Dec 16, 2002 (CIDRAP News) Federal health officials project that about half of the estimated 10 million health and emergency response workers targeted for the second round of smallpox vaccinations will refuse the shots.
Jerry Hauer, assistant secretary for public health preparedness at the Department of Health and Human Services (HHS), said in a telephone press conference Dec 14, "Our projection at this point . . . is that probably about half of those people will wind up getting vaccinated. So we'll probably use between 5 and 6 million doses of the vaccine."
The estimate was one of several specifics provided by HHS officials in the Saturday briefing, a day after President Bush officially announced the administration's smallpox vaccination plan. Under the plan, the Department of Defense (DoD) has already begun vaccinating about half a million military personnel, and the vaccine will be offered to about the same number of frontline healthcare workers, starting in late January. In the second round of the program, the vaccine will be offered to the rest of the nation's healthcare workers and emergency responders, a group estimated at about 10 million. The shots are not recommended for the public now, but the government will try to accommodate those who want them.
In other comments during the news conference, a transcript of which is available on a government Web site, officials said:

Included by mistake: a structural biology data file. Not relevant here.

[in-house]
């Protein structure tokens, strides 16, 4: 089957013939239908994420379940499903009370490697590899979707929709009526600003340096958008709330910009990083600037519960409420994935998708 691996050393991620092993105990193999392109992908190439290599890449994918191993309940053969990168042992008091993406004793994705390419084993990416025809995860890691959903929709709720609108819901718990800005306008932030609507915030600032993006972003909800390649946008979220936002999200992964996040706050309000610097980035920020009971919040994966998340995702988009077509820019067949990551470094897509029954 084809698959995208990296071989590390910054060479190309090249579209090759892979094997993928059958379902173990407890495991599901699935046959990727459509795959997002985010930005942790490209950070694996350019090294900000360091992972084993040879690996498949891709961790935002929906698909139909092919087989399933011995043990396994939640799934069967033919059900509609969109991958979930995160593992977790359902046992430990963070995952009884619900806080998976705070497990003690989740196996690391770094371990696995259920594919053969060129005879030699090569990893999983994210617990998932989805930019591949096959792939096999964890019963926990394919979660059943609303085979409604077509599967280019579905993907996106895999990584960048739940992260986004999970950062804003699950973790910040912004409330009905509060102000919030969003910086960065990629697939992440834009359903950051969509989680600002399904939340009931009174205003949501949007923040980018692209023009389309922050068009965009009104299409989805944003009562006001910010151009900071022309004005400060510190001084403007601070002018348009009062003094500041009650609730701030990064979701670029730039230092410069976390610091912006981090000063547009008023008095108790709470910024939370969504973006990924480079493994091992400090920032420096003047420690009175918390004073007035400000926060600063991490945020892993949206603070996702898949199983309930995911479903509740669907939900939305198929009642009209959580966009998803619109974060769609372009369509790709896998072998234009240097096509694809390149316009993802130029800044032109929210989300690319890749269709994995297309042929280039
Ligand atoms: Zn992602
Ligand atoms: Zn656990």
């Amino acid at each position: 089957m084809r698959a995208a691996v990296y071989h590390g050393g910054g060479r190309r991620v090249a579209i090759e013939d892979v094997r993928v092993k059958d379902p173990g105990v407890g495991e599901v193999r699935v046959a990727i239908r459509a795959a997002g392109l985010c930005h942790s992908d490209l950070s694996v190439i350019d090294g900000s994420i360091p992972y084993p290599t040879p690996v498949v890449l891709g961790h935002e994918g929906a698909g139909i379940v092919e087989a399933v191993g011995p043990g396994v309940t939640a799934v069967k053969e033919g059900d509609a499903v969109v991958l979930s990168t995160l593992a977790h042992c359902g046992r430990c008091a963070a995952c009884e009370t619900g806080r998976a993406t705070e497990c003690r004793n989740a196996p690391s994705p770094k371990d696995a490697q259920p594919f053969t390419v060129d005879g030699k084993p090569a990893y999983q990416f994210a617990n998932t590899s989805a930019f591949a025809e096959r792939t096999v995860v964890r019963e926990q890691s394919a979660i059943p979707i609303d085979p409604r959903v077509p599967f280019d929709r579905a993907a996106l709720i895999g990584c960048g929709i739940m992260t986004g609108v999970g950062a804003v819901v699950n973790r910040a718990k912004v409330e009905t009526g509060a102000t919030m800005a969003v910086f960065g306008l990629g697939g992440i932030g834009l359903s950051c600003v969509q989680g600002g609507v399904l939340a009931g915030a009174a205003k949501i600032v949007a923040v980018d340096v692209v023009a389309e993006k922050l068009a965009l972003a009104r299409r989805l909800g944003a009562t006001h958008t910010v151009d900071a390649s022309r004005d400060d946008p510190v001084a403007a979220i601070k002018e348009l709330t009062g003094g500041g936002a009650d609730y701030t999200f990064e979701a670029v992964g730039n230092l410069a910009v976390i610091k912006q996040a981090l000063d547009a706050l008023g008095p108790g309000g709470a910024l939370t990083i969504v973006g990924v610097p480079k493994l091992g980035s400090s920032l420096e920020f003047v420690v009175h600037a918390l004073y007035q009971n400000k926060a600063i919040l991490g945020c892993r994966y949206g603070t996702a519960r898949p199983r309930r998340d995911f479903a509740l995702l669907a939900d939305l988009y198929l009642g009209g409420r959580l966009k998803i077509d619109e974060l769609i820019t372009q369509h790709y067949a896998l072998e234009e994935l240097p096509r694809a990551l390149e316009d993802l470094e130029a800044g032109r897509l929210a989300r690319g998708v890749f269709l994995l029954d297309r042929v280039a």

- The government already has 65 million to 70 million doses of the new cell culturegrown smallpox vaccine being produced by Acambis and Baxter.
- Healthcare workers who are injured or miss work because of side effects of the vaccine are likely to get help from state worker compensation programs.
- The public's apparent desire to get smallpox shots probably is partly a reflection of people's ignorance of its risks.
- The vaccine won't be distributed to physicians nationwide any time soon.
Commenting on the vaccine supply situation, HHS Secretary Tommy Thompson said, "At the present time we have taken control of about 65 to 70 million doses of Acambis-Baxter 2000," the cell cultureproduced vaccine. He predicted that the two partner companies will fulfill their full 209 milliondose contract next spring, probably by May.
The vaccine for the first two rounds of vaccinations is from the government's 15 milliondose stockpile of Dryvax, the decades-old vaccine produced from calf lymph. The Food and Drug Administration is currently inspecting and licensing individual lots of undiluted Dryvax. Although clinical trials have shown that Dryvax remains effective when diluted by 5 or 10 parts to 1, the diluted form is not currently licensed and is not likely to be licensed until March or April at the soonest, Hauer said.
Thompson also noted that HHS has 85 million doses of frozen smallpox vaccine that was made by Aventis Pasteur in 1958 or 1959. That vaccine can't be licensed because the manufacturing records are missing, but clinical tests have shown it is "very potent good stuff," he said. He also revealed that when HHS negotiated to buy the Aventis supply for $12 million, it was thought to amount to 35 million to 40 million doses. Only later, when the deal had been made, did an inventory show the supply was more than twice that size. In an emergency, the vaccine could be diluted five or even tenfold and used, Thompson said.